There is no one single reason why people begin to abuse drugs and alcohol. In fact, it’s oftentimes very difficult to pinpoint where and when someone’s decision to use and abuse substances takes root. One of the most common reasons people begin to use drugs is because of what’s going on in their family. Family dynamics can play a huge influence on people’s addictions. For many individuals, they’ve grown up surrounded by alcohol or drug abuse, which simply becomes “normal” for them. When parents abuse alcohol and drugs yet they seem to live otherwise ordinary, functional lives, their children tend to believe they can get away with drinking alcohol and using drugs, too. Family isn’t the root of all problems, though. The power of peer pressure can’t be ignored. For many kids, when someone at school or in their neighborhood offers them alcohol or drugs, it can become nearly impossible for them to say no. Young adults and teenagers often give in to peer pressure in the hopes of feeling normal or, perhaps, seeing a solution to the stress or pain in their lives. Still, aside from family and friends, the underlying reasons behind drug and alcohol abuse are complicated.
When it comes to someone who is struggling with substance abuse, it’s important to first understand what their environment looks like. The National Institute on Drug Abuse contends that environmental factors directly affect whether someone turns to substance abuse. While peer pressure is among the most significant factors, others include physical and sexual abuse, socioeconomic status, and the overall quality of their life. The environment that surrounded someone in their youth plays a large role in not only whether they use and abuse substances, but how they view drug and alcohol use overall. After all, environmental factors are among the main aspects taken into consideration when someone first enters a treatment program. Many individualized alcohol and drug treatment plans are built around these exact factors, with each plan customized and tailored to an individual’s specific needs.
Genetics can contribute to alcoholism and drug abuse, too. Evidence exists that there is a genetic predisposition to drug and alcohol use, though it’s not always a guaranteed connection. (Some studies suggest that up to 60% of someone’s likelihood to become an alcoholic is genetic.) Just because a parent struggles with substances, though, their children aren’t automatically doomed to the same series of problems. That said, people pass traits down from one generation to the next—and not all of them are good ones. In many ways, it comes down to the science of the brain. While genetics may tee someone up for drug abuse, it’s the drug abuse itself that makes permanent changes in the brain. It may be someone’s choice to try alcohol or drugs but, in the end, the effects of substance abuse on the brain can leave many people with no choice but to continue using.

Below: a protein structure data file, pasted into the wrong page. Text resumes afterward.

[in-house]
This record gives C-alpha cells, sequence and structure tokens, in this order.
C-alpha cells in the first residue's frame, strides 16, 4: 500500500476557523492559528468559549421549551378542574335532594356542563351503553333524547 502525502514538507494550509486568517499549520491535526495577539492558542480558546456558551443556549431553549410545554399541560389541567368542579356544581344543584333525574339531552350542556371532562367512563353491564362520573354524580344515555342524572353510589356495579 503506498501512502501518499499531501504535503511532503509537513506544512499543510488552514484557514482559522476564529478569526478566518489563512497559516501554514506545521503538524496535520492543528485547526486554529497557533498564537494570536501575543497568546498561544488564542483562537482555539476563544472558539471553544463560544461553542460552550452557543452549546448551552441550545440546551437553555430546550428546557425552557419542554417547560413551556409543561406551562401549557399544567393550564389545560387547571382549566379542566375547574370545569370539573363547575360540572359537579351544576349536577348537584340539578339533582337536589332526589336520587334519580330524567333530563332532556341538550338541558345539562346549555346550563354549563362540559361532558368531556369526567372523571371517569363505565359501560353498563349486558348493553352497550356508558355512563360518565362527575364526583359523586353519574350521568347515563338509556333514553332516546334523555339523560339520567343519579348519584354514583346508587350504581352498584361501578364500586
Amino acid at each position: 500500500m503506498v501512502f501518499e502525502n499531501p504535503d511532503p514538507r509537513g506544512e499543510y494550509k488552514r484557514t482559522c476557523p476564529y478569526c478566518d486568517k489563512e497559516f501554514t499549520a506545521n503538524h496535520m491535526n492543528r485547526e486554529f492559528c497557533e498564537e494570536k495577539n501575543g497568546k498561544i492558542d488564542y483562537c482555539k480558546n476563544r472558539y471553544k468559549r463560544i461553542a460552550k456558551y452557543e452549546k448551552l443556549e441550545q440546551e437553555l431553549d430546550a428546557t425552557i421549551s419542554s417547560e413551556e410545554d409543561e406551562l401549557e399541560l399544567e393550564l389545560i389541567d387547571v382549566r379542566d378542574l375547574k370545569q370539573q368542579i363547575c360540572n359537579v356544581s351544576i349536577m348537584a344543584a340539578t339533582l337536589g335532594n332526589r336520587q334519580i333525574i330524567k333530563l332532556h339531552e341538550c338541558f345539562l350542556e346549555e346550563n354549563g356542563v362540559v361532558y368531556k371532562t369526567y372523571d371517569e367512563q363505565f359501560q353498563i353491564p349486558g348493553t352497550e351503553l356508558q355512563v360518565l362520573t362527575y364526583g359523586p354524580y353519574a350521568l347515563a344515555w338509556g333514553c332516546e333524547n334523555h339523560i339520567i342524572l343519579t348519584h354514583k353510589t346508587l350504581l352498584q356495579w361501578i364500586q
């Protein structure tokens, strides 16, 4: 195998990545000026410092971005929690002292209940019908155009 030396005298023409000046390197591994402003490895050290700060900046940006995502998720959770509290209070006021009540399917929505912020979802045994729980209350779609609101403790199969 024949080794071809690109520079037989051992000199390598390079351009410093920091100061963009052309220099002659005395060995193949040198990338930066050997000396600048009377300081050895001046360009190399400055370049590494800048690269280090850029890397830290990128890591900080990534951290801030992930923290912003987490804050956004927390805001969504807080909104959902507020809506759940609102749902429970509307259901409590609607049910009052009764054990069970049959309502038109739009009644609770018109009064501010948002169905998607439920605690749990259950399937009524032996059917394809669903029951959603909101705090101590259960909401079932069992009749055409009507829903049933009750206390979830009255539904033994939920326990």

Interestingly enough, substance abuse is sometimes simply a matter of circumstance. There might not be a genetic path leading someone straight to alcoholism, for example; instead, it may be more likely that someone finds themselves turning to alcohol because of their situations. Life changes like financial trouble, divorce, depression or work issues (among countless others) can cause someone to pick up the bottle. Many situational alcoholics begin drinking much later in life than, say, a kid who was introduced to their first drink by a neighborhood friend. They drink to avoid feeling the way they do or enduring the pain they’re going through. Alcohol and drugs provide an immediate escape from their situations, providing stress relief or relaxation. Ironically, this only serves to make their situations even worse. Dependency on any substance to improve one’s life just makes life that much harder to manage. From very serious health consequences to life problems like broken relationships, situational addictions can only make matters worse and cause sobriety to be that much more elusive.
It’s also worth mentioning that some people self-medicate themselves to feel normal. They try to prescribe away their day-to-day struggles with stress and sadness. That said, some of those people are also struggling mental illness. Anxiety and depression are two major reasons why individuals turn to drugs and alcohol in the first place. Someone’s mental state is the key to understanding why they use. Drugs and alcohol, however, can hide many of the most common, if not obvious symptoms of mental illness. People self-medicate for a wide number of reasons. Stimulants, such as cocaine and methamphetamine, are used to improve focus and attention. Marijuana is often used to fight anxiety and depression. Depressants like alcohol are often used by people struggling with anxiety. No matter the substance, no matter the reason, people who have turned to alcohol and/or drugs have turned away from the causes behind their problems. Treatment can help individuals whose alcohol and drug use has gotten so out of hand that it’s not only affecting them, but everyone around them. Sometimes problems don’t even seem like problems until a person starts asking themselves some tough questions. More often than not, if they don’t seek treatment, they’ll never understand why they’re endlessly caught in the dark, devastating cycle of addiction.